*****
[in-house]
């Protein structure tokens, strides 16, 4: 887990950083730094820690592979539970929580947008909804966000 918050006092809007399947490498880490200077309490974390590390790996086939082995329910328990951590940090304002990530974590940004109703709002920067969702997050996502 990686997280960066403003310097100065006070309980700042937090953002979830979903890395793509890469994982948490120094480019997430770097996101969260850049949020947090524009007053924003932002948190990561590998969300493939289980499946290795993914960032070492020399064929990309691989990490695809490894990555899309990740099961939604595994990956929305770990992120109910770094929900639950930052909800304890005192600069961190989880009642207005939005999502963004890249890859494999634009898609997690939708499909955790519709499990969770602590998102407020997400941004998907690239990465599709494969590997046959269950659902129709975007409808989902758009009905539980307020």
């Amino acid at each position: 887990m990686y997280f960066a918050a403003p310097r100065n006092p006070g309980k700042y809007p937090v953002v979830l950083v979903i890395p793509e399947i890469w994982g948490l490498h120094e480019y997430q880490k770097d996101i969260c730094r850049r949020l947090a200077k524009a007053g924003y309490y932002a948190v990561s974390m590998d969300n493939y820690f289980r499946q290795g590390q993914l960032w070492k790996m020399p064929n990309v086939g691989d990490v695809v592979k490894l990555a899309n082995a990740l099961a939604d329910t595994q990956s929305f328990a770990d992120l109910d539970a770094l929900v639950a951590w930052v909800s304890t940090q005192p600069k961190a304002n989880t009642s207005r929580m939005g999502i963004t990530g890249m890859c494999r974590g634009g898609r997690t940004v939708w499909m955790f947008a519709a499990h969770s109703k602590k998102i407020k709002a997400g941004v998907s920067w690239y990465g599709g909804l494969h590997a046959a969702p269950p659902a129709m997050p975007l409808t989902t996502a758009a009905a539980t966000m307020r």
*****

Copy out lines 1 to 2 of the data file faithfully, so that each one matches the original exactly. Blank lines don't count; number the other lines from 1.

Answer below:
[in-house]
């Protein structure tokens, strides 16, 4: 887990950083730094820690592979539970929580947008909804966000 918050006092809007399947490498880490200077309490974390590390790996086939082995329910328990951590940090304002990530974590940004109703709002920067969702997050996502 990686997280960066403003310097100065006070309980700042937090953002979830979903890395793509890469994982948490120094480019997430770097996101969260850049949020947090524009007053924003932002948190990561590998969300493939289980499946290795993914960032070492020399064929990309691989990490695809490894990555899309990740099961939604595994990956929305770990992120109910770094929900639950930052909800304890005192600069961190989880009642207005939005999502963004890249890859494999634009898609997690939708499909955790519709499990969770602590998102407020997400941004998907690239990465599709494969590997046959269950659902129709975007409808989902758009009905539980307020």